BT7734

Formulation Lyophilized from a 0.2 μm filtered solution in PBS with BSA as a carrier protein.
Reconstitution Reconstitute at 100 μg/mL in PBS.
Shipping The product is shipped at ambient temperature. Upon receipt, store it immediately at the temperature recommended below.
Stability & Storage: Use a manual defrost freezer and avoid repeated freeze-thaw cycles.
  • 12 months from date of receipt, -20 to -70 °C as supplied.
  • 1 month, 2 to 8 °C under sterile conditions after reconstitution.
  • 3 months, -20 to -70 °C under sterile conditions after reconstitution.

BT7734/CF

Formulation Lyophilized from a 0.2 μm filtered solution in PBS.
Reconstitution Reconstitute at 100 μg/mL in PBS.
Shipping The product is shipped with polar packs. Upon receipt, store it immediately at the temperature recommended below.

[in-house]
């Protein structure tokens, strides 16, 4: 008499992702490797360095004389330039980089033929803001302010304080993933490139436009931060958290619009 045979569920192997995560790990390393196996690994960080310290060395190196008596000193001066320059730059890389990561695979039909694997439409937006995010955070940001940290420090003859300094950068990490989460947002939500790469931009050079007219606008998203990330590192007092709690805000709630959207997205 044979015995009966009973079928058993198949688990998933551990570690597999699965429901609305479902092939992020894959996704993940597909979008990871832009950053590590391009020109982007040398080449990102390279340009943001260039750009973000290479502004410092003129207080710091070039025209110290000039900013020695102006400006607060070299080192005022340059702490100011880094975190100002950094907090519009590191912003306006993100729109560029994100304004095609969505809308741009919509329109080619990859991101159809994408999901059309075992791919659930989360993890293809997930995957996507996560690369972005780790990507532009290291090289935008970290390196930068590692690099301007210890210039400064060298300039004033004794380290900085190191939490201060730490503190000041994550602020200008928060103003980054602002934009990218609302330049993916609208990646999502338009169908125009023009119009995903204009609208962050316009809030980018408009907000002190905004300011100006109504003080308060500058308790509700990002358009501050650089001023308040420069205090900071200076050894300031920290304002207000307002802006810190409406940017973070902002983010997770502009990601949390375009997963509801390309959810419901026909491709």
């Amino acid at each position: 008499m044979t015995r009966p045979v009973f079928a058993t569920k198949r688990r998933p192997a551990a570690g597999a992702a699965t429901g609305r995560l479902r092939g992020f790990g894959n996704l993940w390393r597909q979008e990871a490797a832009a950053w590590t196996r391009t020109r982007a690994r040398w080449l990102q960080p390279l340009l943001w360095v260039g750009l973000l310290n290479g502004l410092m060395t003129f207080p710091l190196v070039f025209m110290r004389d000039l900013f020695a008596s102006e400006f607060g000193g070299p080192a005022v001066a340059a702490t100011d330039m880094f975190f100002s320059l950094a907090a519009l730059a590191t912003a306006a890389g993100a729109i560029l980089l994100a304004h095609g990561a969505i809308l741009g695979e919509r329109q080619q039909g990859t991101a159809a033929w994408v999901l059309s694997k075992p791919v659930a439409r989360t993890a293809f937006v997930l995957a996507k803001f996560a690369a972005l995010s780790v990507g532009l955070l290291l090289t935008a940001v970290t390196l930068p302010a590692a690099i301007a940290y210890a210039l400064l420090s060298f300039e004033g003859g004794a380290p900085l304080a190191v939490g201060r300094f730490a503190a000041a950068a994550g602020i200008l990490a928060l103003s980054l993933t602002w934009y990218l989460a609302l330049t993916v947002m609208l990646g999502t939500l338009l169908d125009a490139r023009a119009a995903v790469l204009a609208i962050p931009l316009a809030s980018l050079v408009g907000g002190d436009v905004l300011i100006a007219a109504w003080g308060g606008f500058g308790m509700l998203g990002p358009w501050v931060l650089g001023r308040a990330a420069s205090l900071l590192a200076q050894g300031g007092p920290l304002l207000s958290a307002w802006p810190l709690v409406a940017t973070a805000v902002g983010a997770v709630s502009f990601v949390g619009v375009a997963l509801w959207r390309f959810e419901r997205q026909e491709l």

Stability & Storage: Use a manual defrost freezer and avoid repeated freeze-thaw cycles.
  • 12 months from date of receipt, -20 to -70 °C as supplied.
  • 1 month, 2 to 8 °C under sterile conditions after reconstitution.
  • 3 months, -20 to -70 °C under sterile conditions after reconstitution.

Data Image

Bioactivity Recombinant Human LIF, Biotinylated Protein Bioactivity View Larger

Both Recombinant Biotinylated Human LIF (Catalog # BT7734) and unlabeled Recombinant Human LIF (Catalog # 7734-LF) induce TF-1 human erythroleukemic cell proliferation. The ED50 for this effect is 0.02-0.12 ng/mL. The similarity in activity highlights that the biotinylated protein is fully functional.

Reconstitution Calculator

Reconstitution Calculator

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Background: LIF